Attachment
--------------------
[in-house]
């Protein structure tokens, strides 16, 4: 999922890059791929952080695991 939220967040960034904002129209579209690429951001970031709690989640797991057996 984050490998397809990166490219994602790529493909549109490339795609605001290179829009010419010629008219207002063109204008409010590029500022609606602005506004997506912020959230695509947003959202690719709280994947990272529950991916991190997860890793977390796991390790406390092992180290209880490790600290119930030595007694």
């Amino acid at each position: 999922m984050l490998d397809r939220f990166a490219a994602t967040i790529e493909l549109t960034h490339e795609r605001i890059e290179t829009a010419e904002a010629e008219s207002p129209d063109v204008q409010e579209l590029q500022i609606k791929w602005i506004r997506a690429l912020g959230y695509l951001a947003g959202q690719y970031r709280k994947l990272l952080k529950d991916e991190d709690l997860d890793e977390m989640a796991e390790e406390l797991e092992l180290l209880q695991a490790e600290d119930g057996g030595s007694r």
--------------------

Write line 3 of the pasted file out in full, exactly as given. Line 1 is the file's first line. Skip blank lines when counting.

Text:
């Amino acid at each position: 999922m984050l490998d397809r939220f990166a490219a994602t967040i790529e493909l549109t960034h490339e795609r605001i890059e290179t829009a010419e904002a010629e008219s207002p129209d063109v204008q409010e579209l590029q500022i609606k791929w602005i506004r997506a690429l912020g959230y695509l951001a947003g959202q690719y970031r709280k994947l990272l952080k529950d991916e991190d709690l997860d890793e977390m989640a796991e390790e406390l797991e092992l180290l209880q695991a490790e600290d119930g057996g030595s007694r």